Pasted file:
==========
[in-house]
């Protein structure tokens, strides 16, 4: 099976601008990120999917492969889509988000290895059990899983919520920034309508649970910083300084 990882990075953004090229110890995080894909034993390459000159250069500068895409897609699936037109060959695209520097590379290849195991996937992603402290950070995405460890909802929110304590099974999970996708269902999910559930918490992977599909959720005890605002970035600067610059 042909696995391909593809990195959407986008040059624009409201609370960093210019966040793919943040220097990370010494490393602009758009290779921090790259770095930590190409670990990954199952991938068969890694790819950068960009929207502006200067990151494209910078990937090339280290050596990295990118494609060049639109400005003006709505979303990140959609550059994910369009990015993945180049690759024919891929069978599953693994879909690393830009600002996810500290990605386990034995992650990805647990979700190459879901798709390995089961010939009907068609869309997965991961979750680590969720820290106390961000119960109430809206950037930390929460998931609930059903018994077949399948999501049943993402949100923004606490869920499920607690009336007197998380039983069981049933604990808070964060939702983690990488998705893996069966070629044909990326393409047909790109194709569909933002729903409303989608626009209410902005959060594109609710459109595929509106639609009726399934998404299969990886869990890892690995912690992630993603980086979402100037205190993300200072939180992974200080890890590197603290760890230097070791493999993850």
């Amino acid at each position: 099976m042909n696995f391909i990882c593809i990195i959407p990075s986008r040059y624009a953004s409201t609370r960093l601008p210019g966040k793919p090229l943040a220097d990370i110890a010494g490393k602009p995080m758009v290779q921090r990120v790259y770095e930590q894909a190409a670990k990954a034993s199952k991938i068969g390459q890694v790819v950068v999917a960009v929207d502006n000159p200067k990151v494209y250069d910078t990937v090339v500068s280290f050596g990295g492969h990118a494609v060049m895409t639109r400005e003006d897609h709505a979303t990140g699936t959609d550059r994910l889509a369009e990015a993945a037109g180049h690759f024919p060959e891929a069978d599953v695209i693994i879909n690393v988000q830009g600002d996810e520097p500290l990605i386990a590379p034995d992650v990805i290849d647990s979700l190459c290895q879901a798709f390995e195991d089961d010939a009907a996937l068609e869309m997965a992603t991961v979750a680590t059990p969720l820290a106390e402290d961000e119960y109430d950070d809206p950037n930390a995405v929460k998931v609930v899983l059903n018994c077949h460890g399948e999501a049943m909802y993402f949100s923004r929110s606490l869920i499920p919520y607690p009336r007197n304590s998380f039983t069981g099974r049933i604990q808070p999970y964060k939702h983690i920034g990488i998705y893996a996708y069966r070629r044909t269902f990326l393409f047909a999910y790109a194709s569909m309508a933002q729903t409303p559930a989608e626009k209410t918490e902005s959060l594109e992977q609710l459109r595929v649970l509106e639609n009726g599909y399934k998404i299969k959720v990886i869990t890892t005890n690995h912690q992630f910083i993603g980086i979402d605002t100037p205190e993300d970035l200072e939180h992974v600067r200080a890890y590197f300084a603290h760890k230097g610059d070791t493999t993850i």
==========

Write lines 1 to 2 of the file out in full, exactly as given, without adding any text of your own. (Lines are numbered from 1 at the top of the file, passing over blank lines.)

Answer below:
[in-house]
């Protein structure tokens, strides 16, 4: 099976601008990120999917492969889509988000290895059990899983919520920034309508649970910083300084 990882990075953004090229110890995080894909034993390459000159250069500068895409897609699936037109060959695209520097590379290849195991996937992603402290950070995405460890909802929110304590099974999970996708269902999910559930918490992977599909959720005890605002970035600067610059 042909696995391909593809990195959407986008040059624009409201609370960093210019966040793919943040220097990370010494490393602009758009290779921090790259770095930590190409670990990954199952991938068969890694790819950068960009929207502006200067990151494209910078990937090339280290050596990295990118494609060049639109400005003006709505979303990140959609550059994910369009990015993945180049690759024919891929069978599953693994879909690393830009600002996810500290990605386990034995992650990805647990979700190459879901798709390995089961010939009907068609869309997965991961979750680590969720820290106390961000119960109430809206950037930390929460998931609930059903018994077949399948999501049943993402949100923004606490869920499920607690009336007197998380039983069981049933604990808070964060939702983690990488998705893996069966070629044909990326393409047909790109194709569909933002729903409303989608626009209410902005959060594109609710459109595929509106639609009726399934998404299969990886869990890892690995912690992630993603980086979402100037205190993300200072939180992974200080890890590197603290760890230097070791493999993850």